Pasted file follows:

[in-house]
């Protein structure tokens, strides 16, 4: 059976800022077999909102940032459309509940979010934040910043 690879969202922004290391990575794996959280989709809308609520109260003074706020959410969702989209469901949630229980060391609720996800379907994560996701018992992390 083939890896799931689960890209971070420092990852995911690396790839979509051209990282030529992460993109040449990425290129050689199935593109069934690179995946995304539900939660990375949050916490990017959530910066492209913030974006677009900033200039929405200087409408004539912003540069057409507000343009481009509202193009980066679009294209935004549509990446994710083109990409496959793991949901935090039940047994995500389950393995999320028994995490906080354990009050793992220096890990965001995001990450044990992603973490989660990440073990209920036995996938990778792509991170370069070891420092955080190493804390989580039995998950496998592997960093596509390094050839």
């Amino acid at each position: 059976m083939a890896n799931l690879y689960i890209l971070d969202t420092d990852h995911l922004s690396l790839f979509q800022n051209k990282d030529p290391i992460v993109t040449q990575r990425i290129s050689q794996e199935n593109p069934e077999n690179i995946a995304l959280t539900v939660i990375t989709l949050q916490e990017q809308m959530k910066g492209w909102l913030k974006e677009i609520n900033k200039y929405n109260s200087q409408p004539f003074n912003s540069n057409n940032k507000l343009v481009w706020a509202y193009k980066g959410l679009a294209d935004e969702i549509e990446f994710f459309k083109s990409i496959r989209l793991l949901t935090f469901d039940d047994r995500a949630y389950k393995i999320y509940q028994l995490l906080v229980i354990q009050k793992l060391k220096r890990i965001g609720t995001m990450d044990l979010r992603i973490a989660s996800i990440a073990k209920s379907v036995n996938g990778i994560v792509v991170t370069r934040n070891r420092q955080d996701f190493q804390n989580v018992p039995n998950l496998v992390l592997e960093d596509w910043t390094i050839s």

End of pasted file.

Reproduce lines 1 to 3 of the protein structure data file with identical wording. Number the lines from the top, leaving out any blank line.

[in-house]
């Protein structure tokens, strides 16, 4: 059976800022077999909102940032459309509940979010934040910043 690879969202922004290391990575794996959280989709809308609520109260003074706020959410969702989209469901949630229980060391609720996800379907994560996701018992992390 083939890896799931689960890209971070420092990852995911690396790839979509051209990282030529992460993109040449990425290129050689199935593109069934690179995946995304539900939660990375949050916490990017959530910066492209913030974006677009900033200039929405200087409408004539912003540069057409507000343009481009509202193009980066679009294209935004549509990446994710083109990409496959793991949901935090039940047994995500389950393995999320028994995490906080354990009050793992220096890990965001995001990450044990992603973490989660990440073990209920036995996938990778792509991170370069070891420092955080190493804390989580039995998950496998592997960093596509390094050839």
């Amino acid at each position: 059976m083939a890896n799931l690879y689960i890209l971070d969202t420092d990852h995911l922004s690396l790839f979509q800022n051209k990282d030529p290391i992460v993109t040449q990575r990425i290129s050689q794996e199935n593109p069934e077999n690179i995946a995304l959280t539900v939660i990375t989709l949050q916490e990017q809308m959530k910066g492209w909102l913030k974006e677009i609520n900033k200039y929405n109260s200087q409408p004539f003074n912003s540069n057409n940032k507000l343009v481009w706020a509202y193009k980066g959410l679009a294209d935004e969702i549509e990446f994710f459309k083109s990409i496959r989209l793991l949901t935090f469901d039940d047994r995500a949630y389950k393995i999320y509940q028994l995490l906080v229980i354990q009050k793992l060391k220096r890990i965001g609720t995001m990450d044990l979010r992603i973490a989660s996800i990440a073990k209920s379907v036995n996938g990778i994560v792509v991170t370069r934040n070891r420092q955080d996701f190493q804390n989580v018992p039995n998950l496998v992390l592997e960093d596509w910043t390094i050839s």